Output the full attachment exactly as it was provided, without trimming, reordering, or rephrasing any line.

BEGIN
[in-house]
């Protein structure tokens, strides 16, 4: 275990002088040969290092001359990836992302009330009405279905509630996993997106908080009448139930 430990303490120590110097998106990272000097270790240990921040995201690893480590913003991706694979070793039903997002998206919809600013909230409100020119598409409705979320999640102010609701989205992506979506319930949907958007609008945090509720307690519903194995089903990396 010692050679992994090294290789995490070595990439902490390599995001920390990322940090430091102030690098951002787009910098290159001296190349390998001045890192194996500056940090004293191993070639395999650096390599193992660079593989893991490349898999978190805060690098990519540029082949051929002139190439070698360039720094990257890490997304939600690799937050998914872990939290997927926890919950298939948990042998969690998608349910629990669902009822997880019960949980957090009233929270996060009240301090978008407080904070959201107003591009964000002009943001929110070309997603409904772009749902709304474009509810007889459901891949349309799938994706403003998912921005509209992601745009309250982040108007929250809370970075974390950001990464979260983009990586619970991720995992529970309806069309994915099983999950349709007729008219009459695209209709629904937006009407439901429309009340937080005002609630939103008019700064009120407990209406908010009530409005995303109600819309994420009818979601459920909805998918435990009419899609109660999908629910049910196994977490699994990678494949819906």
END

[in-house]
């Protein structure tokens, strides 16, 4: 275990002088040969290092001359990836992302009330009405279905509630996993997106908080009448139930 430990303490120590110097998106990272000097270790240990921040995201690893480590913003991706694979070793039903997002998206919809600013909230409100020119598409409705979320999640102010609701989205992506979506319930949907958007609008945090509720307690519903194995089903990396 010692050679992994090294290789995490070595990439902490390599995001920390990322940090430091102030690098951002787009910098290159001296190349390998001045890192194996500056940090004293191993070639395999650096390599193992660079593989893991490349898999978190805060690098990519540029082949051929002139190439070698360039720094990257890490997304939600690799937050998914872990939290997927926890919950298939948990042998969690998608349910629990669902009822997880019960949980957090009233929270996060009240301090978008407080904070959201107003591009964000002009943001929110070309997603409904772009749902709304474009509810007889459901891949349309799938994706403003998912921005509209992601745009309250982040108007929250809370970075974390950001990464979260983009990586619970991720995992529970309806069309994915099983999950349709007729008219009459695209209709629904937006009407439901429309009340937080005002609630939103008019700064009120407990209406908010009530409005995303109600819309994420009818979601459920909805998918435990009419899609109660999908629910049910196994977490699994990678494949819906």